Native art gallery opens in La Conner
January 5, 2012 · Updated 9:00 AM
Douglas Little Bison, a sculptor inspired by his Native American heritage, recently opened Blackfish Gallery in La Conner.
Bison’s heritage as the great-grandson of Big Foot (SiTanka), leader of Miniconjou-Lakota, whose Sioux band perished at Wounded Knee, S. D. in the winter of 1890, deeply influences his art. The massacre at Wounded Knee was the last and most tragic confrontation between American Indians and U.S. troops. Bison’s great-grandfather was among the first killed.
Little Bison, a son of Big Foot and Douglas Bison’s grandfather, survived. He fled during the battle into Nebraska, where he worked for a number of years on cattle ranches from Nebraska to Texas. The farmer later sent him to a language school on the East Coast, where Little Bison met his future wife, a Scottish immigrant.
Bison began sculpting in 1980. What he learned of his heritage spurred an attention to detail in depicting the Native American people and the wildlife that was fundamental to their lives.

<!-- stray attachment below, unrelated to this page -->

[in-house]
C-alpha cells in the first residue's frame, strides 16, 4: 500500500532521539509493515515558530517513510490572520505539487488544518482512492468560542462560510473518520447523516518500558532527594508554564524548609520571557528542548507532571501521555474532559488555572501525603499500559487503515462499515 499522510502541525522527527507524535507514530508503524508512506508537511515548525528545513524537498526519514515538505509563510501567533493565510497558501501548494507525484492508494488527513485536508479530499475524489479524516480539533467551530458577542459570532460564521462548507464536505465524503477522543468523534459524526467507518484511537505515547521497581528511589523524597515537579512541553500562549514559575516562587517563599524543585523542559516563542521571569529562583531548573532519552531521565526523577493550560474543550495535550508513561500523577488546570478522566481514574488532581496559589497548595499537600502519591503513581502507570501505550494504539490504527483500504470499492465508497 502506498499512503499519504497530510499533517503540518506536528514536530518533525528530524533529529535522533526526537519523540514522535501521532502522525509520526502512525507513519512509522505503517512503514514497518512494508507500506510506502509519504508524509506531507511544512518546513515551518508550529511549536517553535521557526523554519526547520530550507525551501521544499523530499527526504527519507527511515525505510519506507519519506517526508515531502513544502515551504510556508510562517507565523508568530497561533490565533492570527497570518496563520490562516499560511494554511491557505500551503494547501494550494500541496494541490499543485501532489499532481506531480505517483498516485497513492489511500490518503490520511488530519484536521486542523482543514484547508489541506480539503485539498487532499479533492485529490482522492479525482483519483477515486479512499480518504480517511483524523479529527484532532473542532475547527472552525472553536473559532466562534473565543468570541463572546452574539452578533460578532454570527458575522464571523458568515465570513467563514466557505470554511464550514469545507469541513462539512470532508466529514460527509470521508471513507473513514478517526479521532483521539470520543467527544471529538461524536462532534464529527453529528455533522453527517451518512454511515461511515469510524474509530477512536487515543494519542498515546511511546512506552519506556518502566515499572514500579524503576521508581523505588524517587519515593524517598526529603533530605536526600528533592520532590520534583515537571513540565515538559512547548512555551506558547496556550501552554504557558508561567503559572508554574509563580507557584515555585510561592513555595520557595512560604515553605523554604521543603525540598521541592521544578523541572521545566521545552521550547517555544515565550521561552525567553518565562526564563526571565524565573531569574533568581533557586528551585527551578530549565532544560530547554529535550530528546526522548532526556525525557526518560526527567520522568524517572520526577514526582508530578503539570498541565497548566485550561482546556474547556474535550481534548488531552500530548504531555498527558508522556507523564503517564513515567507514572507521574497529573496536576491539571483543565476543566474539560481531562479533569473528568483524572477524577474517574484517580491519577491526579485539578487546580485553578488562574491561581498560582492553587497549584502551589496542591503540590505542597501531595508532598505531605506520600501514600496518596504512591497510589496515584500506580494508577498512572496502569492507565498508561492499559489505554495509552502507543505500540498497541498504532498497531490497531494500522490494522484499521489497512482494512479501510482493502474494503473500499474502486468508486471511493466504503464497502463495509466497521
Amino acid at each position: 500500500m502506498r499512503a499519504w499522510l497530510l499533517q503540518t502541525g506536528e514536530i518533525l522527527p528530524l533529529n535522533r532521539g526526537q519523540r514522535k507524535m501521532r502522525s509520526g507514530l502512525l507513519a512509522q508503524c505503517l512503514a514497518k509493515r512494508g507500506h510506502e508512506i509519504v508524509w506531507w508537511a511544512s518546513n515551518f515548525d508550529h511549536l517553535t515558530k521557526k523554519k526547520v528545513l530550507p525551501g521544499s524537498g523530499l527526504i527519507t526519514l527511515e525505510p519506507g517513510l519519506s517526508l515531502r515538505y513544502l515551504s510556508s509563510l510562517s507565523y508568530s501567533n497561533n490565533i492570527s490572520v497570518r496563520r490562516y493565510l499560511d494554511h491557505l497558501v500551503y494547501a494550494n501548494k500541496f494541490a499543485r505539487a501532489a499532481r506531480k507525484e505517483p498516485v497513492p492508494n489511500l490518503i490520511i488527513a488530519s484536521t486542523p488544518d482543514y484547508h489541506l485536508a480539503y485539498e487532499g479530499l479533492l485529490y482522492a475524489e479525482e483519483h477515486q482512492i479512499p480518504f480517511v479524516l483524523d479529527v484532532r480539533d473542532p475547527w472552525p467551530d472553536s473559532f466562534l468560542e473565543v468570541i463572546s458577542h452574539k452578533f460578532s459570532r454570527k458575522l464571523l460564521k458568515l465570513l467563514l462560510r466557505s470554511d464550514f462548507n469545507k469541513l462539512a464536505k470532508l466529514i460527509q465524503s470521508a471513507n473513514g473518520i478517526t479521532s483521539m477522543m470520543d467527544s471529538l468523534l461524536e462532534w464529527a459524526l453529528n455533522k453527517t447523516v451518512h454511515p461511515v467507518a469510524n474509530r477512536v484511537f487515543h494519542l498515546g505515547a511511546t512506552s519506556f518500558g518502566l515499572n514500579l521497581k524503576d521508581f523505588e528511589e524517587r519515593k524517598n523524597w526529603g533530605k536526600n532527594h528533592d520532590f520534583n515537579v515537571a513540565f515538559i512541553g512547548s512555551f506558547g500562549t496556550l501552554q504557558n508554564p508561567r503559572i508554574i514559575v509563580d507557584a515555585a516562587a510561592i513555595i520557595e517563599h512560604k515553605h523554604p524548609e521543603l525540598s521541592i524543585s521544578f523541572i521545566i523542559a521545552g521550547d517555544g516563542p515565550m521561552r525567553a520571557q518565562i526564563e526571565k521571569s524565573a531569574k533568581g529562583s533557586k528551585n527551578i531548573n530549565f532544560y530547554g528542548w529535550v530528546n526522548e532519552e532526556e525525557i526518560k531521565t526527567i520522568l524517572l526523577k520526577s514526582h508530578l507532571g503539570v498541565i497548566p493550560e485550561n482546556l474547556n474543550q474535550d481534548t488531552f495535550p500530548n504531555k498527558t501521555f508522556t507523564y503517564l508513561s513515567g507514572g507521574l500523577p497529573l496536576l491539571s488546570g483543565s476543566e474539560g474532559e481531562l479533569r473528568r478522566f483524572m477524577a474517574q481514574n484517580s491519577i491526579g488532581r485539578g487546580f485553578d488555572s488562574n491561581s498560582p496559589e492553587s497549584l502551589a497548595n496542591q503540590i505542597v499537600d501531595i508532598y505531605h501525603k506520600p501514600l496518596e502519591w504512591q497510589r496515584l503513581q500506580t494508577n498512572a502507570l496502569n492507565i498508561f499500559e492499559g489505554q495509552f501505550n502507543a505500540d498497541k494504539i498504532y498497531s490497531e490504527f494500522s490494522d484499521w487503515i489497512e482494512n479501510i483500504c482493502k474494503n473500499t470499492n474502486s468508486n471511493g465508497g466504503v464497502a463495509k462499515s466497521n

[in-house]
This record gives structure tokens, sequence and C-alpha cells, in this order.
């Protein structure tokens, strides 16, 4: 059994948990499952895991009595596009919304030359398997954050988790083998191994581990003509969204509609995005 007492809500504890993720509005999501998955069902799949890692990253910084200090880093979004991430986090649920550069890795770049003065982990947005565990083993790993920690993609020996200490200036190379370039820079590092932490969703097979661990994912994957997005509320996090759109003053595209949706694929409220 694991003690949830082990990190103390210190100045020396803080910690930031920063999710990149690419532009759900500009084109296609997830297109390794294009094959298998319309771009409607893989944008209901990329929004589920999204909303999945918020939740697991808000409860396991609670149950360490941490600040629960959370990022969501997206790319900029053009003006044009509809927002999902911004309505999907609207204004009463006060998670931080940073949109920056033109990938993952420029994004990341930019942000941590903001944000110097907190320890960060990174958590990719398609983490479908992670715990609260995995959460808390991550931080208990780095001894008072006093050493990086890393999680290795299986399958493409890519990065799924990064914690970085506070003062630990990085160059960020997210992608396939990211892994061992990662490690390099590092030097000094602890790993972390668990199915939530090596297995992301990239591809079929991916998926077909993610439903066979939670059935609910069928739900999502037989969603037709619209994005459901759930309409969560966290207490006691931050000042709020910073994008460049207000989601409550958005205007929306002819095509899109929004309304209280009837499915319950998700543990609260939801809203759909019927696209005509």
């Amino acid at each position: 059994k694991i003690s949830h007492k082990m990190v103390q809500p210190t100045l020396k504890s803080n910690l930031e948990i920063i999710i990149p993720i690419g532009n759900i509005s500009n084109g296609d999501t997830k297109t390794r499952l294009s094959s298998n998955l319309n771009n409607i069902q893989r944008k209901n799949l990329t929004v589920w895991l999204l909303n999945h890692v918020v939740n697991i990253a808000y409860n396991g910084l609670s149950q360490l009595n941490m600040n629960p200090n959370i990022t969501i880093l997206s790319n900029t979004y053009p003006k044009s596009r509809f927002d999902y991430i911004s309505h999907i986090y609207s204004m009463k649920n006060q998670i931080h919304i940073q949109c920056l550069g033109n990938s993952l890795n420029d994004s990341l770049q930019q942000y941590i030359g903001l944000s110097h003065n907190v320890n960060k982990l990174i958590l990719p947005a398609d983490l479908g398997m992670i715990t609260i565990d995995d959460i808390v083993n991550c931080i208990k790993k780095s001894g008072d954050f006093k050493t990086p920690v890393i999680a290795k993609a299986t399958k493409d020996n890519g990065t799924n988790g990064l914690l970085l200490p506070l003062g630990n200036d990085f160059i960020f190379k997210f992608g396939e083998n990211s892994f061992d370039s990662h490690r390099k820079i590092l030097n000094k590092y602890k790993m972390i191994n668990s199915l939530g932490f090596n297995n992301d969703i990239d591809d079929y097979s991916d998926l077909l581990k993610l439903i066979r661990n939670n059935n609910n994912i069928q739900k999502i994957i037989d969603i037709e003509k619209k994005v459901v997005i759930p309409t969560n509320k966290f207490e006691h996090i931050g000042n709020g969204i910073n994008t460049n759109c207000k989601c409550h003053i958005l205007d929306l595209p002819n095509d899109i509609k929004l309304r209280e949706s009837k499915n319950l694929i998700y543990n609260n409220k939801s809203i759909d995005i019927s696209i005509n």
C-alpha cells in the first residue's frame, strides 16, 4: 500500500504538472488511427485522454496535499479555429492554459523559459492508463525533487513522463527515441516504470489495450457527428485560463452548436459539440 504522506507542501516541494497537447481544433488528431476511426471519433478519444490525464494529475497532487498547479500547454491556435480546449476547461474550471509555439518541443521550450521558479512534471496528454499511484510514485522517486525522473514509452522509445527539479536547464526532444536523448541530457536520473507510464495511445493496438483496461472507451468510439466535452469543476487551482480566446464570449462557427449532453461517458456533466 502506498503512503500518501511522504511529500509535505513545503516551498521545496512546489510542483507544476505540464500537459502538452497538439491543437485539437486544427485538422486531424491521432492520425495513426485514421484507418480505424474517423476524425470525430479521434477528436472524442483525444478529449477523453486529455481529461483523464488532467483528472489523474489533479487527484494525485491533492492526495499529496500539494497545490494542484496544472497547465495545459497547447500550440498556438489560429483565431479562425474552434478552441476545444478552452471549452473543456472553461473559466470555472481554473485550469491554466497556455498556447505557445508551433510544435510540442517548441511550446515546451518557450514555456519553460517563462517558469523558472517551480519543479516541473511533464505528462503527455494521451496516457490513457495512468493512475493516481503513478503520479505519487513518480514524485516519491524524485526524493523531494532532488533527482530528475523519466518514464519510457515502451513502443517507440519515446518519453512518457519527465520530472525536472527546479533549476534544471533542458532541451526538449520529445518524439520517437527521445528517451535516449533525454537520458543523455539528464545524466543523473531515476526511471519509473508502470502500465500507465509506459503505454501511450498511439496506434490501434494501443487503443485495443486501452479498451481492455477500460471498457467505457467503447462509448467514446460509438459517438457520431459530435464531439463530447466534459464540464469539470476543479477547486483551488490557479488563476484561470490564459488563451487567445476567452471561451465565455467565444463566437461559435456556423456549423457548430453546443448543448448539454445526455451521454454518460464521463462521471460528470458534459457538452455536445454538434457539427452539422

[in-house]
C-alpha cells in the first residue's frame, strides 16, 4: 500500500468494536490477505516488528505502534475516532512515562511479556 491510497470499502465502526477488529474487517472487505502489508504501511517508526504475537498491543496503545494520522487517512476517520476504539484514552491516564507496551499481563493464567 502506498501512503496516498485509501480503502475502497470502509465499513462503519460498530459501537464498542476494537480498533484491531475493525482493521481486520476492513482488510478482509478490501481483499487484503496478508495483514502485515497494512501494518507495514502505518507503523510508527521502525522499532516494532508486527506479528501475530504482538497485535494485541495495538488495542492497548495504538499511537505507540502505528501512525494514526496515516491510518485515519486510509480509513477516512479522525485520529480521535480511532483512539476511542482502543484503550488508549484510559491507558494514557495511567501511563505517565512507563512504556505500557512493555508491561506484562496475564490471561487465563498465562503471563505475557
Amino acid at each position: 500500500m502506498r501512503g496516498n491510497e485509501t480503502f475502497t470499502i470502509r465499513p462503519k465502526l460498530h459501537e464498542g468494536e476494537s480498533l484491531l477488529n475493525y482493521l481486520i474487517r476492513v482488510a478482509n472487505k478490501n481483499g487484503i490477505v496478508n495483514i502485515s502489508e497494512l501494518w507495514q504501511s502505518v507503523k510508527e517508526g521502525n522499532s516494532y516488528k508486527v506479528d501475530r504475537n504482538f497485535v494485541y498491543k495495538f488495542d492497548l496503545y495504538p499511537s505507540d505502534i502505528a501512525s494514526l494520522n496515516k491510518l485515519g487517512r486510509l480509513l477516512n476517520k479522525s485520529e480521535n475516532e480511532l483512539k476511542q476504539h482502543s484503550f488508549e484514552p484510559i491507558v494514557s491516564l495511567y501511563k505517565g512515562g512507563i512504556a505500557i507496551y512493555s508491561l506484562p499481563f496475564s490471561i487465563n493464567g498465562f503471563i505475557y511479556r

Bison recreates this union between man and animal through the medium of bronze.
“I want to perpetuate the indigenous people, the Native Americans,” Bison said in a press release. “They had an incredible history. If you can keep putting their life and culture in front of the public, in my case through my art, they’ll not be forgotten.”
Bison’s sculpture, honored with numerous awards, is now found in collections throughout the United States and Canada. He also regularly accepts commission work.
Bison moved his gallery from Friday Harbor to La Conner. Blackfish Gallery is located at 112 Morris St., La Conner and is open Wednesday through Sunday, 9 a.m. to 5 p.m.
For information call 360-317-8972, visit www.bisonbronze.com or email email@example.com.